# sarah-marie belcastro

free-range mathematician

Hadley, MA

I am a mathematician who knits as well as a knitter who does mathematics. It has always seemed natural to me to combine mathematics and knitting, whether that results in knitting a model of a mathematical object or in using mathematics to design a garment. Indeed, over my mathematical life both of these types of combinations have occurred. Most of the mathematical models I have created are only of aesthetic value and have no real function; it is rare that I am able to adapt a mathematical object for use as a garment. (It is perhaps too much to hope that I could regularly combine artistry and function in addition to knitting and mathematics.)

Y x I: core and cowl

Individually, 9" x 9" x 3" and 11" x 9" x 4".

Knitted wool yarn (Malabrigo Yarn Merino Worsted, in colorways Plena and Alpine Pearl) and floral wire

2012

The inspiration for this work is Example 1.29 in Allen Hatcher's Algebraic Topology. It involves the Cartesian product of an equilateral Y with an interval, where one end has been rotated by 2 pi/3 before identifying the ends. The result is a nonmanifold generalization of a Mobius band. The boundary of the core is wired so that the three fins of the Y are visible.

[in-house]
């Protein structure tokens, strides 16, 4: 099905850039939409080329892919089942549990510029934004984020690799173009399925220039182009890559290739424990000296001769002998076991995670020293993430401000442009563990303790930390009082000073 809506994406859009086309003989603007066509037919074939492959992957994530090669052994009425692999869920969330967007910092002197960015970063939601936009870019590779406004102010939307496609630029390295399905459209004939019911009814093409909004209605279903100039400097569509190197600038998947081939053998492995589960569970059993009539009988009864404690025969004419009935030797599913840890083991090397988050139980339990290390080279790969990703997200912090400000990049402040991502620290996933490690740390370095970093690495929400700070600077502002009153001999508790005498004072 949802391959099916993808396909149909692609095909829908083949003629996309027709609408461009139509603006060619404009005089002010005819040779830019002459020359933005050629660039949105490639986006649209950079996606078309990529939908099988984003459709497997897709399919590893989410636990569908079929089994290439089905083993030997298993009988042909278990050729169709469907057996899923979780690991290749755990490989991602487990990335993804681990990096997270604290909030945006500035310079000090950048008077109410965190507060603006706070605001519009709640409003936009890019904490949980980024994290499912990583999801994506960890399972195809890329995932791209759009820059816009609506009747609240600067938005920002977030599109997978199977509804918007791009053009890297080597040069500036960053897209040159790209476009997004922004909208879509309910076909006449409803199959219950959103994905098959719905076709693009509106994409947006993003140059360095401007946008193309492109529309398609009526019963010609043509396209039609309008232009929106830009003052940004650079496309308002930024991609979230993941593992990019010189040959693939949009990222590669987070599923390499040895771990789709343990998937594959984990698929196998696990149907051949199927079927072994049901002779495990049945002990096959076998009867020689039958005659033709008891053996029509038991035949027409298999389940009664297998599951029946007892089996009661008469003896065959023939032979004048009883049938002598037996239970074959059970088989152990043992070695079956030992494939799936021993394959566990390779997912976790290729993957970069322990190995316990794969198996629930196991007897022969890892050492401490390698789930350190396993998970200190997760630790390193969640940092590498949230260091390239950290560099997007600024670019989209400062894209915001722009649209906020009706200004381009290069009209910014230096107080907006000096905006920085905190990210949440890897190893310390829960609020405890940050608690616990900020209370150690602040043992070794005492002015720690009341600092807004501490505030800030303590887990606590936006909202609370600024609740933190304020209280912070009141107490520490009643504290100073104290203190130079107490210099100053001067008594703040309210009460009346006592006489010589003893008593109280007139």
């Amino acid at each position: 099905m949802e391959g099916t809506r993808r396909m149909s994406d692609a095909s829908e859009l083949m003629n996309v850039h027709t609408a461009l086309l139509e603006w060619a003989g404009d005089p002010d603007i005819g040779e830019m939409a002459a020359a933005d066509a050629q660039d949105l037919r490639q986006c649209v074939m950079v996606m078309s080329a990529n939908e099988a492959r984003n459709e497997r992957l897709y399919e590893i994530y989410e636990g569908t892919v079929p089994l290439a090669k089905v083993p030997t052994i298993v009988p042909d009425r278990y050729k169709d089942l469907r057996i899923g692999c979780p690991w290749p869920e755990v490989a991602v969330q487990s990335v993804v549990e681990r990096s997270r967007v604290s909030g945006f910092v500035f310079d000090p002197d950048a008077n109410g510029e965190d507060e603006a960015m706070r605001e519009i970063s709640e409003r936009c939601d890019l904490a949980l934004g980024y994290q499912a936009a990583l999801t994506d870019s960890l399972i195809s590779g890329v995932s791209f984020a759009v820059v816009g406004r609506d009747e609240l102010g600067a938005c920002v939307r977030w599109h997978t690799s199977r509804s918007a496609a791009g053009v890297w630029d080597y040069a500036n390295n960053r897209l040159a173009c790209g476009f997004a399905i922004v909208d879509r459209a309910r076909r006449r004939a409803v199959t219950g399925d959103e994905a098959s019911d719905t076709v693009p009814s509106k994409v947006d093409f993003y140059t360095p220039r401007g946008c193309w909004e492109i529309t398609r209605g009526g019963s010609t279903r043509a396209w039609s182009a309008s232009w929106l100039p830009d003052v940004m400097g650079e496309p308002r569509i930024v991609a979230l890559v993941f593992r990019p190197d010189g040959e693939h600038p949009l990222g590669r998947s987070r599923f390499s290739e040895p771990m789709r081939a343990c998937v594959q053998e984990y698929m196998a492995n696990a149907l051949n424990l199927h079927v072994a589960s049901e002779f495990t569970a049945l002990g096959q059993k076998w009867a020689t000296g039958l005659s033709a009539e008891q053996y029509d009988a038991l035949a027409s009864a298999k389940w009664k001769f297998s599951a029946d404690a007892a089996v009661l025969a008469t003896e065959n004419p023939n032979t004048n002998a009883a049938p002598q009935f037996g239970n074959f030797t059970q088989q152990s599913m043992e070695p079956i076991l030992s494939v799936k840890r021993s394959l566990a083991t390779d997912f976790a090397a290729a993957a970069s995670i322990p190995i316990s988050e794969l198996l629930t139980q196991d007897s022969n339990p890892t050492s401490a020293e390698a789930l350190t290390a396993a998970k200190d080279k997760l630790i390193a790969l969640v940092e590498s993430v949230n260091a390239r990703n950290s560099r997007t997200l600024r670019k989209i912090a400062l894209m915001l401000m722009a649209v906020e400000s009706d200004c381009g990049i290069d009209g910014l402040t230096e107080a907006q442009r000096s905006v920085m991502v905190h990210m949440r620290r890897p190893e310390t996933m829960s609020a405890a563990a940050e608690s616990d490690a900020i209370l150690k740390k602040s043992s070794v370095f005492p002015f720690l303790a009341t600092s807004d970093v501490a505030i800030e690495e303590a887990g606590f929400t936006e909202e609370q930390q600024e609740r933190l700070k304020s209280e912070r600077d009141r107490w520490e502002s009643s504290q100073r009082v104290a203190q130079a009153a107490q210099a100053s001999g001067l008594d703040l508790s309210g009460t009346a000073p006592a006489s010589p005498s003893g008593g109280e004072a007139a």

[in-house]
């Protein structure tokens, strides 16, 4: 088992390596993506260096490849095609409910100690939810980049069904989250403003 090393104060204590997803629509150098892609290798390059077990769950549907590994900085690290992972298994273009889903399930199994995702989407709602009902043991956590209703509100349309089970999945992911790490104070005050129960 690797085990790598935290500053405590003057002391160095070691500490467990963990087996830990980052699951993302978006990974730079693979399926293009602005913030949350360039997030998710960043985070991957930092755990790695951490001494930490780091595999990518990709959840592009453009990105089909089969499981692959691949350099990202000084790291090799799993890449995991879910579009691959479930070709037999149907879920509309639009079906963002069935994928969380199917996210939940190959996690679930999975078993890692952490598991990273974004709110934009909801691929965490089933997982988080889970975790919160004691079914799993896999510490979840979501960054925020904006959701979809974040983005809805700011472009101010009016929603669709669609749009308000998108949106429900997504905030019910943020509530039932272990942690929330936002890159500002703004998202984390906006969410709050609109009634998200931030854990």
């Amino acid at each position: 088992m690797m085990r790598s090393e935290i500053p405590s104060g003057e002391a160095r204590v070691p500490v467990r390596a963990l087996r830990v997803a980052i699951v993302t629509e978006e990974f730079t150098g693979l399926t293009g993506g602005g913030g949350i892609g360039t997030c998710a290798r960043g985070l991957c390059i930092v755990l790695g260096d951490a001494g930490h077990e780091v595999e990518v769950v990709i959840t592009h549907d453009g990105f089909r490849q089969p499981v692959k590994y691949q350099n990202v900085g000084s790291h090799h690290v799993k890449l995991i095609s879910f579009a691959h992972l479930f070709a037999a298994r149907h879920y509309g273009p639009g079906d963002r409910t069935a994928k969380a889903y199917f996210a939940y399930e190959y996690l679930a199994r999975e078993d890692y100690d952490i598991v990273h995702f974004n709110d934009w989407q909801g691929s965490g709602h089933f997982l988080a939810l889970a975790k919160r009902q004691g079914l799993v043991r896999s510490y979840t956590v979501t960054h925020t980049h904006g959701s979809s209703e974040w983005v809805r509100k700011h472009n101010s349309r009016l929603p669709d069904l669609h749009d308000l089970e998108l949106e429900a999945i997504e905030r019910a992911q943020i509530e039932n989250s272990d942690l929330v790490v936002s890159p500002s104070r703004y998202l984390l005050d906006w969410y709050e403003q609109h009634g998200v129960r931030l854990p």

Each piece was constructed from the central circle outwards using a single strand of yarn, using seed stitch so as to obscure the location of the central circle. The major design challenge was creating a knitting cast-on that would produce three interlaced sets of free stitches (instead of the usual one or two sets).

After making the core, I realized it looked like a skinny cowl. Therefore I altered the dimensions to create a winter accessory garment. The knitting pattern for this garment includes two sizes (wrapping once and wrapping twice around the neck) and two textures (seed stitch and ribbing).

Each piece was constructed from the central circle outwards using a single strand of yarn, using seed stitch so as to obscure the location of the central circle. The major design challenge was creating a knitting cast-on that would produce three interlaced sets of free stitches (instead of the usual one or two sets).

After making the core, I realized it looked like a skinny cowl. Therefore I altered the dimensions to create a winter accessory garment. The knitting pattern for this garment includes two sizes (wrapping once and wrapping twice around the neck) and two textures (seed stitch and ribbing).